cover to Frankenstein: Agent of S.H.A.D.E. #11

Frankenstein: Agent of S.H.A.D.E.

Frankenstein, Agent of S.H.A.D.E. was an unexpected addition to the event. The early issues didn’t have anything to do with the battle against The Rot, but Jeff Lemire was writing both this and Animal Man. However, this crossed over with his big storyline after he handed writing duties over to Matt Kindt! Kindt was a great choice for this, though. I had been disappointed by Lemire’s story, and thought that it was trying too hard to be a weird Hellboy-type title without any actual spark. Just as Pugh was able to make Animal Man reach its potential with subtle changes, though, Kindt worked magic here. In his hand, the weird world felt like more of a backdrop, and the focus shifted to Frankenstein’s own longing for peace and purpose. The series never sold well, and it ended with issue #16. Over the course of a few months, I went from getting bored with this title to being sad to see it end.

I seem to have written mainly negative comic reviews so far this year, so I’m happy to say that all of these inter-related titles are worth reading. (And, with only a couple exceptions, they managed to keep themselves understandable even if you only weren’t reading them all.) The half-year spent in “Rotworld” definitely drags them down, and I can’t recommend them as highly as I would have at their peak. But Swamp Thing created a new classic story for the character. Animal Man fared much more poorly in the crossover, but it’s difficult to compare a still-ongoing series to a complete one. It did show that the team of Lemire and Pugh can do great things, and I’m actually more excited about its potential than I was in the early days. Finally, Frankenstein may have been cancelled, but it turned itself into something to mourn just in time.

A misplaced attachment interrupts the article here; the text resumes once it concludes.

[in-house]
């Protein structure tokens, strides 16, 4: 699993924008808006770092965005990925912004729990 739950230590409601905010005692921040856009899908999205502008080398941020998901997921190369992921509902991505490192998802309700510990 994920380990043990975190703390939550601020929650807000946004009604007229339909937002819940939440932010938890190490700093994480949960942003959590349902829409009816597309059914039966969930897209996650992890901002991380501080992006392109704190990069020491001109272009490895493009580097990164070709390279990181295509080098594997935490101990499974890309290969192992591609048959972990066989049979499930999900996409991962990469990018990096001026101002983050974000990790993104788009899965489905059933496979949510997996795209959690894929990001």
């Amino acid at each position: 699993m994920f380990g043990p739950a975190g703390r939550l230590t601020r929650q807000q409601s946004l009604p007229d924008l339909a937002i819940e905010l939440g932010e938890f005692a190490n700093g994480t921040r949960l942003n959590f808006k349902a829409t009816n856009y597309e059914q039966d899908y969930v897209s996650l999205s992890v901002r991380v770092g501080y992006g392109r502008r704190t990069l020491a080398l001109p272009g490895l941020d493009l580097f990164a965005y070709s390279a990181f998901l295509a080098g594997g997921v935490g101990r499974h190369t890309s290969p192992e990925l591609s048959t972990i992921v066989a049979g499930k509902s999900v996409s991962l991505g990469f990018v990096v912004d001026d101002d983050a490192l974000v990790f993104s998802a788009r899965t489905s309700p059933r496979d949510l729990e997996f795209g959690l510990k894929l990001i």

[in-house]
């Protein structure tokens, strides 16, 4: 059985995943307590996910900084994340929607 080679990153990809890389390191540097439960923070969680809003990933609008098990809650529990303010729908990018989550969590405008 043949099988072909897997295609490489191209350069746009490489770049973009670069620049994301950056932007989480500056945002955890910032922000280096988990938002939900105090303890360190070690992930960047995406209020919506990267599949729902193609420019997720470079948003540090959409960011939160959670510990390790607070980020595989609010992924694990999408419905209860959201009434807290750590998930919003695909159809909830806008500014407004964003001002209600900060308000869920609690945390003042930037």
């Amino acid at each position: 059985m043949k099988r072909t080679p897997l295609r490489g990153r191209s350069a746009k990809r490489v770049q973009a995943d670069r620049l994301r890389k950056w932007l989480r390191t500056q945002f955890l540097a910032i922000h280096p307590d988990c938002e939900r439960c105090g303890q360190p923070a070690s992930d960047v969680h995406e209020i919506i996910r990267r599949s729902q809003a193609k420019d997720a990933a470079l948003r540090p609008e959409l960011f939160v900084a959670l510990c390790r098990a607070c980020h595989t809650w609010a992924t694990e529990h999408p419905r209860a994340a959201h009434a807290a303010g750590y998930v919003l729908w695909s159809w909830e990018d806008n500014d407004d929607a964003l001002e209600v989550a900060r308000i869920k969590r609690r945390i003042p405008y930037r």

Swamp Thing (based on issues #7-18, 0, and an Annual): B+

Animal Man (based on issues #7-18, 0, and an Annual): B-

Frankenstein, Agent of S.H.A.D.E. (based on issues #6-16 and 0): B-


Gentleman Jesse & His Men – Gentleman Jesse & His Men (Music Review)

Gentlemen Jesse & His Men cover

Gentlemen Jesse & His Men – Gentlemen Jesse & His Men

Jesse Smith, aka Gentleman Jesse, sings simple, slightly tinny garage rock. It almost takes a conscious effort today to create a sloppy DIY sound, and like many of bands who make that choice, he is actually influenced by classic pop sounds. As much Brian Wilson as The Ramones, Gentlemen Jesse & His Men filled their self-titled album with catchy, hook-filled songs. The themes are unchallenging: love (“All I Need Tonight (Is You)”), hate (“If I Can See You (You’re Too Close)”), and slacking off (“The Rest Of My Days”), and the song structures aren’t very complex either. But these songs are pure, energetic, and have a naive charm. At their best, these fuzzy-sounding tracks are great examples of alternative pop.